Date of Award


Document Type

Open Access Master's Thesis

Degree Name

Master of Science in Forest Ecology and Management (MS)

Administrative Home Department

College of Forest Resources and Environmental Science

Advisor 1

Joseph Wagenbrenner

Advisor 2

Andrew Storer

Committee Member 1

Casey Huckins

Committee Member 2

David Watkins

Committee Member 3

Mark Fedora

Committee Member 4

Melanie Watkins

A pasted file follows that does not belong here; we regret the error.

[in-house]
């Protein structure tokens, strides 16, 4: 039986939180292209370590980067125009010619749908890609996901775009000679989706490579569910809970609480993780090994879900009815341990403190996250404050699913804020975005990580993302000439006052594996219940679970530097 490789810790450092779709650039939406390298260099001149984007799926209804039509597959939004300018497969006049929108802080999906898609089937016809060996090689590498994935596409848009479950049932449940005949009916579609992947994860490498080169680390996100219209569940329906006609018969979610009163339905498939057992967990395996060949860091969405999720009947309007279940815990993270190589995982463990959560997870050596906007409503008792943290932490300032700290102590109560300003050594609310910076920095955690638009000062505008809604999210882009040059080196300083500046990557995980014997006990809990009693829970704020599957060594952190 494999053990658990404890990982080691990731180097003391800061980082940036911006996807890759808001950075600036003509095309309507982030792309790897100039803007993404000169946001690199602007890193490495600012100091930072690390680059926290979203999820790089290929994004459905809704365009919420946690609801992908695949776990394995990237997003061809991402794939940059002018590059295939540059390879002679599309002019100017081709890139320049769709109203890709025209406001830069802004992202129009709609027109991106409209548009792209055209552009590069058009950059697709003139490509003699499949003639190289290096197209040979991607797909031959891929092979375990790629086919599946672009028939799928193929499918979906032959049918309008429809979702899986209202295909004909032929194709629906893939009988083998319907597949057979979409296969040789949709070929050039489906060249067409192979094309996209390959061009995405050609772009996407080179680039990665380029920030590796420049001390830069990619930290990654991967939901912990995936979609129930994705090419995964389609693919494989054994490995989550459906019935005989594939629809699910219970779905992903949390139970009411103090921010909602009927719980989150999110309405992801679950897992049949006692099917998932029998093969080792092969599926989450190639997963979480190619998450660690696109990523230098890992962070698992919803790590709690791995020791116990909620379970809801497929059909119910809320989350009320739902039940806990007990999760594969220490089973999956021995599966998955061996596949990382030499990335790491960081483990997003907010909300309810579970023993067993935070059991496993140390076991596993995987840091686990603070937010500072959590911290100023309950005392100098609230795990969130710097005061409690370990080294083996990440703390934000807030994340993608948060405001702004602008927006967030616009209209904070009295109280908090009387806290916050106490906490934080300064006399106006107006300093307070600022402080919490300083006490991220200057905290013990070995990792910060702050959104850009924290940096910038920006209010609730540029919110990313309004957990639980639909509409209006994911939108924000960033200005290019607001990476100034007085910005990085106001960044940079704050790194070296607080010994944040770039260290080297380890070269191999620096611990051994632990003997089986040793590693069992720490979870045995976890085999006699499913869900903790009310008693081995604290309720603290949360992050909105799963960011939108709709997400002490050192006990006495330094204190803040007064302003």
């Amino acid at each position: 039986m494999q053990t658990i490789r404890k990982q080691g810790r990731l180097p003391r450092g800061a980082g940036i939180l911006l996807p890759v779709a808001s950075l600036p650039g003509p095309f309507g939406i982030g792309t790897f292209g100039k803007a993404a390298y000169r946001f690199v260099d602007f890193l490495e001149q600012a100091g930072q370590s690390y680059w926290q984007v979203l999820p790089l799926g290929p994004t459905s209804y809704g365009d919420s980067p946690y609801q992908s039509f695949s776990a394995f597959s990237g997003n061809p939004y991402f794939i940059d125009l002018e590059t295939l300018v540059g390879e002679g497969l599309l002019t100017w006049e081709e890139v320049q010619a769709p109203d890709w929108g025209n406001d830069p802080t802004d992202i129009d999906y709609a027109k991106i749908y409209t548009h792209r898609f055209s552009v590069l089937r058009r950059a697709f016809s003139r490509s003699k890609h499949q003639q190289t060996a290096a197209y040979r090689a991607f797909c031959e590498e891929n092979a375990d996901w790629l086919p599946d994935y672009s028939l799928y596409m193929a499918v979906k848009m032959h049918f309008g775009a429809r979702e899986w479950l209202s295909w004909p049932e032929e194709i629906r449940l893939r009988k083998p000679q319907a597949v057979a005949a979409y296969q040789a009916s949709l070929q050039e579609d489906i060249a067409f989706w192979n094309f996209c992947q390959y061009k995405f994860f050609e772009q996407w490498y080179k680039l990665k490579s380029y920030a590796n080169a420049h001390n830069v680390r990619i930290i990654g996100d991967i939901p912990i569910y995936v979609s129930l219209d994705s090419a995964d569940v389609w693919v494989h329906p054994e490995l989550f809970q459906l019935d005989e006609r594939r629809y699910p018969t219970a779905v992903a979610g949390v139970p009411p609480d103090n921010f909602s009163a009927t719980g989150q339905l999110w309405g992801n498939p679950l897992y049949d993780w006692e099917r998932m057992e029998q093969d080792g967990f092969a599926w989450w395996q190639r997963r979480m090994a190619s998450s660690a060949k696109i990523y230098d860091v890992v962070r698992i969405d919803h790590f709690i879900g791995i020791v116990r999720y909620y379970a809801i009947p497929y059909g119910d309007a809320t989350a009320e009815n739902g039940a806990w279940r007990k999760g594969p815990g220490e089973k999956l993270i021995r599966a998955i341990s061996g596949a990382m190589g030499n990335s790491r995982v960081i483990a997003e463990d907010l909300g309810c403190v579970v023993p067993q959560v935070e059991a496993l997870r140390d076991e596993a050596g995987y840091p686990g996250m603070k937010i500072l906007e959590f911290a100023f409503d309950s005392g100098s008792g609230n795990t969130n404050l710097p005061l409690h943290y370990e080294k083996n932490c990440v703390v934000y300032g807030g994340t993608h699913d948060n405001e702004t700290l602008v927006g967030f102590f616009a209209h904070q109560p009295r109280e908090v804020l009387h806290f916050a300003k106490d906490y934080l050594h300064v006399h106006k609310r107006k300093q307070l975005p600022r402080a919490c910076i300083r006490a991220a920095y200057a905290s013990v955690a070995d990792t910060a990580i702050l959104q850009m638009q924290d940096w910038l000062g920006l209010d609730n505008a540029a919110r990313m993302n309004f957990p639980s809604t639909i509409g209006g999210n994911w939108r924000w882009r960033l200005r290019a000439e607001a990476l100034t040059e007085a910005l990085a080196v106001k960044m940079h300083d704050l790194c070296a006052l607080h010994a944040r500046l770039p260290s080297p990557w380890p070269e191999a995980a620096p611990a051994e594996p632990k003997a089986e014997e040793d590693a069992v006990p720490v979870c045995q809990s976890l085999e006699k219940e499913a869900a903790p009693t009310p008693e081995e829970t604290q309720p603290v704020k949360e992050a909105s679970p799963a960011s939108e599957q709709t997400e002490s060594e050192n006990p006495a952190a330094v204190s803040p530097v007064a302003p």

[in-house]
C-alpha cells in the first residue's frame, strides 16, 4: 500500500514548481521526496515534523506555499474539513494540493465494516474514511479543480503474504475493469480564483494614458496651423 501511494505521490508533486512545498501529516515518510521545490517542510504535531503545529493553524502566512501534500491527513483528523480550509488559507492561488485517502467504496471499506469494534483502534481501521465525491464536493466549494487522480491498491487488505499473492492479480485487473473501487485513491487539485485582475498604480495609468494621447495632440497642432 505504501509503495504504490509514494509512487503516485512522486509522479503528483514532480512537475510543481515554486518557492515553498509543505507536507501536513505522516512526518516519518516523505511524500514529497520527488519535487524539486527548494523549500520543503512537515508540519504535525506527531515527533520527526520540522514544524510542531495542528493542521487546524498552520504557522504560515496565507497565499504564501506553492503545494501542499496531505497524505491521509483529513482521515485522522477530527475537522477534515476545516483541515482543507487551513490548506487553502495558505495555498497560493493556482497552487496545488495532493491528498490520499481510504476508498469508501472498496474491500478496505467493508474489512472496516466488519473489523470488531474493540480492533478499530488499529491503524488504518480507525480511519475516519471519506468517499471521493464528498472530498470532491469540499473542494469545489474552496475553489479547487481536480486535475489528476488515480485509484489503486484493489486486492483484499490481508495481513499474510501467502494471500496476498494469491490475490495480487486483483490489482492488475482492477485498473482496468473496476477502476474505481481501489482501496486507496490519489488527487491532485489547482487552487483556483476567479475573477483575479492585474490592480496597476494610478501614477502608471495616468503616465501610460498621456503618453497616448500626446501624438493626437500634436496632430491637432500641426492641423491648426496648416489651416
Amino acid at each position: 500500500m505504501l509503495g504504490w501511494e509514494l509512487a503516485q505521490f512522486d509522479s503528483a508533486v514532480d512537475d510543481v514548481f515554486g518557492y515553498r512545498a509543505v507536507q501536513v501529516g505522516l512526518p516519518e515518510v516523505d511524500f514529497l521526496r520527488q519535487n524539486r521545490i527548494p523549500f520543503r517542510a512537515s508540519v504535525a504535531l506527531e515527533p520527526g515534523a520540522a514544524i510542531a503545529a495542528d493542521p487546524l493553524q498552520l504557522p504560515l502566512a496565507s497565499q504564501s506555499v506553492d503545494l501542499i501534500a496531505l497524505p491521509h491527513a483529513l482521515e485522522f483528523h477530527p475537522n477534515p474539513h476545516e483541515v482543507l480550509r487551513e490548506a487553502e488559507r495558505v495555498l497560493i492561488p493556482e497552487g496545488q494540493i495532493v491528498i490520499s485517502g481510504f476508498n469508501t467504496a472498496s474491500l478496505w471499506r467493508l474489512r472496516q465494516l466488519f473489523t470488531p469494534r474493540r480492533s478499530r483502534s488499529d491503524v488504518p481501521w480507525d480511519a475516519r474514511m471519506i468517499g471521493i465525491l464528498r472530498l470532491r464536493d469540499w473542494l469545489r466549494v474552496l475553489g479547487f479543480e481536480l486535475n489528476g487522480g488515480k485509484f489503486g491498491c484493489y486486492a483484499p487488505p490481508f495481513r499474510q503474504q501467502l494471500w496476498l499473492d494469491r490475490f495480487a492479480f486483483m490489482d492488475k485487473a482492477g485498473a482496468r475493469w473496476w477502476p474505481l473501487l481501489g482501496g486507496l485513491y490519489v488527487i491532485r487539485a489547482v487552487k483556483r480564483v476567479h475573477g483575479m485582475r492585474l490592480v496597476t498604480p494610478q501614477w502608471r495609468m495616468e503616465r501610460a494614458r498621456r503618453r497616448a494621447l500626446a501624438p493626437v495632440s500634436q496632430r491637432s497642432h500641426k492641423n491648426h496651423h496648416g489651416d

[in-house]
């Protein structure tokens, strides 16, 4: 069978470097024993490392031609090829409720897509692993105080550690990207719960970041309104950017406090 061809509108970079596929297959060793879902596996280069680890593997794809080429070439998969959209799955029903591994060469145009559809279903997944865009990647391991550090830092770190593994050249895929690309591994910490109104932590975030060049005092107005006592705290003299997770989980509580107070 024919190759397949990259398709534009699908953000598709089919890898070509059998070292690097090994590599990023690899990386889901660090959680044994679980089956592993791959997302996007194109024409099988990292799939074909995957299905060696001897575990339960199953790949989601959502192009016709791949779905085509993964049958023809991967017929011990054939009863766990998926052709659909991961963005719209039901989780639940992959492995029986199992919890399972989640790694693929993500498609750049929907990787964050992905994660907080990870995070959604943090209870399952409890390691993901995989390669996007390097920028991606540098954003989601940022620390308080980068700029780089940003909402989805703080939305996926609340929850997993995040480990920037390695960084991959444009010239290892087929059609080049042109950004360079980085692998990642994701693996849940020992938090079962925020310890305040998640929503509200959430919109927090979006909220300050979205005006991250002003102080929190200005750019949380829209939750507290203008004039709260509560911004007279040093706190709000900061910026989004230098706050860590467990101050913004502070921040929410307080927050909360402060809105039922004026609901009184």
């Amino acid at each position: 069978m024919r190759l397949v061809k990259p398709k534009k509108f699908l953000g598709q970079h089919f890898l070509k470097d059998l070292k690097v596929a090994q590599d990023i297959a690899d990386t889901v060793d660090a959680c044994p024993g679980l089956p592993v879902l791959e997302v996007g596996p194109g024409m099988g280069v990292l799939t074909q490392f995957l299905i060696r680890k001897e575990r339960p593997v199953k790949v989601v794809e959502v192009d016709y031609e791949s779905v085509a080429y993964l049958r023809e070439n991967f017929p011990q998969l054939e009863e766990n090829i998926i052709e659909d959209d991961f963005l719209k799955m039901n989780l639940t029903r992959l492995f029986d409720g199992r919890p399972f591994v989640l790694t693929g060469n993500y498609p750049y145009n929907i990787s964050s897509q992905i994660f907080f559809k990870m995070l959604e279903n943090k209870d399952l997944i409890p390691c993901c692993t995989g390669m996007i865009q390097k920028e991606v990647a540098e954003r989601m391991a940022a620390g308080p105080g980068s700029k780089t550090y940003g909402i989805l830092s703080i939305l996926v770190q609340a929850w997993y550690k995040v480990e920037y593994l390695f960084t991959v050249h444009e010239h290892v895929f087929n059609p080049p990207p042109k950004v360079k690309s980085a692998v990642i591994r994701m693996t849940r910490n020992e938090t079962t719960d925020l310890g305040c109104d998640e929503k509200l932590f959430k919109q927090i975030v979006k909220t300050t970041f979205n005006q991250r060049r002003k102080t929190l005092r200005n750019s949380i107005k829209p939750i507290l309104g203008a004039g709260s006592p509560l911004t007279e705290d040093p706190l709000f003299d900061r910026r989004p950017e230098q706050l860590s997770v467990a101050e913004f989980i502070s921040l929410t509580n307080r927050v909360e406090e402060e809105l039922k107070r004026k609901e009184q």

The Great Lakes Region of North America has experienced more frequent extreme precipitation events recently, resulting in a large number of stream crossing failures. To evaluate failure risk and potential impacts of crossings in northern Michigan, we identified and conducted coarse assessments of all the stream crossings and dams in the North Branch Paint River Watershed. A subset of 11 culverts were selected from 49 identified sites for hydraulic analysis to estimate crossing failure discharge conditions. Stream crossing dimensions and upstream attributes were used to create metrics that predict failure risk without the need for complex hydraulic modeling, and these metrics were applied at the watershed scale. Sediment discharge and the economic impact associated with a failure event were also estimated for each stream crossing. Aquatic organism passability ratings were also determined for each crossing in the watershed. Five of the 11 modeled culverts were predicted to fail at discharges below the 50-year flood. Upstream main channel length, bankfull width, culvert width, and upstream watershed area formed the best metrics for predicting failure with a combined R2 value of 0.9. Estimated cost of replacement was 19% more for a failed culvert than a planned replacement. Other unsurveyed culverts were analyzed to predicted failure condition discharge, and this resulted in an estimated cost of $1.4 million in total culvert replacement throughout the watershed for the 11 total culverts that would likely fail during a 50-year flood. Fish passability scores were lowest at culverts, and relationships between scores and risk of failure were assessed. Nine of the 20 culverts were impassable for fish year round, while 45% were barriers only at high flows. Risk of failure, in conjunction with organism passability, should be considered when prioritizing culverts for replacement.